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-   -   4GB RAM shows only 3GB on a 3.2.0 686-pae kernel (using LMDE) (http://www.linuxquestions.org/questions/showthread.php?t=4175443265)

azurvii 12-28-2012 11:03 AM

4GB RAM shows only 3GB on a 3.2.0 686-pae kernel (using LMDE)
 
Hey guys

It's not a new one. I did quite some research but can't find any related thread about this, sorry if it's only a simple one~
I can get only 3GB out of 4GB of my RAM.

I'm listing down the things I found on my machine:

* CPU supports PAE:
Quote:

$ cat /proc/cpuinfo | grep pae
flags : fpu vme de pse tsc msr pae mce cx8 apic sep mtrr pge mca cmov clflush dts acpi mmx fxsr sse sse2 ss ht tm pbe nx constant_tsc arch_perfmon bts aperfmperf pni monitor vmx est tm2 xtpr pdcm dtherm
flags : fpu vme de pse tsc msr pae mce cx8 apic sep mtrr pge mca cmov clflush dts acpi mmx fxsr sse sse2 ss ht tm pbe nx constant_tsc arch_perfmon bts aperfmperf pni monitor vmx est tm2 xtpr pdcm dtherm
* RAM 4GB recognized by motherboard:
Quote:

$ sudo dmidecode -t 17
# dmidecode 2.11
SMBIOS 2.4 present.

Handle 0x002A, DMI type 17, 27 bytes
Memory Device
Array Handle: 0x0029
Error Information Handle: No Error
Total Width: 64 bits
Data Width: 64 bits
Size: 2048 MB
Form Factor: SODIMM
Set: None
Locator: DIMM 1
Bank Locator: Bank 0/1
Type: DDR2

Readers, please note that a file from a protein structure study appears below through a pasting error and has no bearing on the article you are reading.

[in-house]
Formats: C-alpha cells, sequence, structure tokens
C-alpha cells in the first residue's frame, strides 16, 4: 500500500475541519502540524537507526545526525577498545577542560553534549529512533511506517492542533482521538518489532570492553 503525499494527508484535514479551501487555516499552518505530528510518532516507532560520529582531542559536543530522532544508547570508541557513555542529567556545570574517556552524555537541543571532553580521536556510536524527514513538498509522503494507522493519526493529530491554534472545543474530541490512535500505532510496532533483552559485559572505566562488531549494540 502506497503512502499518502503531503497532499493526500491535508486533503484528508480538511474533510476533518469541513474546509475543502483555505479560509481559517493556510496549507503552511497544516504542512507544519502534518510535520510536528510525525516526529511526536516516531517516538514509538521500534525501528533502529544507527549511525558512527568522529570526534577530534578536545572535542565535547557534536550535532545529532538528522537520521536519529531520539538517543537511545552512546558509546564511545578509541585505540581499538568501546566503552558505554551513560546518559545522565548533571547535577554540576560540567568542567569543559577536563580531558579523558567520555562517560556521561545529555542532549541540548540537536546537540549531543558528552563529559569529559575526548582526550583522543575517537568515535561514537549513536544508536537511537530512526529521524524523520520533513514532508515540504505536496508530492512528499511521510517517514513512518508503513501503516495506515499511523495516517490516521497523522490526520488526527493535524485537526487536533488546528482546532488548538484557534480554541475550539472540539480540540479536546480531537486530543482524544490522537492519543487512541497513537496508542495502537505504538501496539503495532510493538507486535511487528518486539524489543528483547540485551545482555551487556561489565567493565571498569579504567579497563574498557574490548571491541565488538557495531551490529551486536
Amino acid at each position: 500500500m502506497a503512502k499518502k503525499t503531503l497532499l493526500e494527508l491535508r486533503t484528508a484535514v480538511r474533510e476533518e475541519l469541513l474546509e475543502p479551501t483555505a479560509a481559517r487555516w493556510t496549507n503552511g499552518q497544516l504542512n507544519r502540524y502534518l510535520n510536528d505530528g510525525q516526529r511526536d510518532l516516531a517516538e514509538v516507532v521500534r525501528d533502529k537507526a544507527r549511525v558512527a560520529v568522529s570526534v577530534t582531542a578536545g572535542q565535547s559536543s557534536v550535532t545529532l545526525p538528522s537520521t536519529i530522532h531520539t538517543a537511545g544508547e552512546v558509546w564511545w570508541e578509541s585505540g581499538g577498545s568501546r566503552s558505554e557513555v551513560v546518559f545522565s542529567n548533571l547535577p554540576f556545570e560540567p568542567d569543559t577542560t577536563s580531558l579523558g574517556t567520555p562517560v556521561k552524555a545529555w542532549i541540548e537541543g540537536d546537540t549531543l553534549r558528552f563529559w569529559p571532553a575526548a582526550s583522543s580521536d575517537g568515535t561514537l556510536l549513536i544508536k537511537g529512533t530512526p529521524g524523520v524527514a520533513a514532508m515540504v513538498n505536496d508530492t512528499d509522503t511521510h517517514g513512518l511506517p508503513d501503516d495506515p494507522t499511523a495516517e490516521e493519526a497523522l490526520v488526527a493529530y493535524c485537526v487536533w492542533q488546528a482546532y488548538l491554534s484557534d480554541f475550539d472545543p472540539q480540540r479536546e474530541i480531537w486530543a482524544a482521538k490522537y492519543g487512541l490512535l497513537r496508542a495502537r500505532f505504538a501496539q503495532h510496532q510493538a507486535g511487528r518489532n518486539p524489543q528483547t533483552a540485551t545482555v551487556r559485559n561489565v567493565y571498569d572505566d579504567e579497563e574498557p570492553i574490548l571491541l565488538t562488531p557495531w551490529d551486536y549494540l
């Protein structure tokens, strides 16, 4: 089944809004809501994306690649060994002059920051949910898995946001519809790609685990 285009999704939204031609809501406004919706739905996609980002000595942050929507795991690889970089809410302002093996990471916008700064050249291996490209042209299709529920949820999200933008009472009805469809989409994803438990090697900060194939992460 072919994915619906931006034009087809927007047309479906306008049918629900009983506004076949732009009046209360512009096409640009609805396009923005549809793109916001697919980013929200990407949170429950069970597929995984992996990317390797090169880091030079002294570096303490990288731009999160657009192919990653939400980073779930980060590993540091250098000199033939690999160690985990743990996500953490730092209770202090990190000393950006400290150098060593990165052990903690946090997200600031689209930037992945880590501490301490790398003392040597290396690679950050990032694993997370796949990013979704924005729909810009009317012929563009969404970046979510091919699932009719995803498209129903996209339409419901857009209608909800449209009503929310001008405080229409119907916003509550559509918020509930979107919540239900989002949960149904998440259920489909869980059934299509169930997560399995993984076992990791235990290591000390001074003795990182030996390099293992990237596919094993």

Type Detail: Synchronous
Speed: Unknown
Manufacturer: Not Specified
Serial Number: Not Specified
Asset Tag: Not Specified
Part Number: Not Specified

Handle 0x002B, DMI type 17, 27 bytes
Memory Device
Array Handle: 0x0029
Error Information Handle: No Error
Total Width: 64 bits
Data Width: 64 bits
Size: 2048 MB
Form Factor: SODIMM
Set: None
Locator: DIMM 2
Bank Locator: Bank 2/3
Type: DDR2
Type Detail: Synchronous
Speed: Unknown
Manufacturer: Not Specified
Serial Number: Not Specified
Asset Tag: Not Specified
Part Number: Not Specified
* And with a PAE kernel:
Quote:

$ uname -r
3.2.0-4-686-pae
* Only 3GB available to OS:
Quote:

$ head /proc/meminfo
MemTotal: 3105568 kB
MemFree: 2316728 kB
Buffers: 53312 kB
Cached: 401400 kB
SwapCached: 0 kB
Active: 396072 kB
Inactive: 348084 kB
Active(anon): 290036 kB
Inactive(anon): 45596 kB
Active(file): 106036 kB
:banghead:

Thanks

Ser Olmy 12-28-2012 11:12 AM

dmidecode only shows that the motherboard recognizes the RAM modules, not that it is able to effectively use that memory.

Some of the addressing space between 3 and 4 gigabytes is always occupied by system resources like the PCI bus and the BIOS. The video card also uses some of this memory area for an "aperture", where blocks of video card memory can be mapped in and out as needed.

In order to make use of 4 gigabytes of physical RAM, the chipset must be able to remap physical memory in the 3-4G area to an area above 4G. Not all chipsets are able to do this.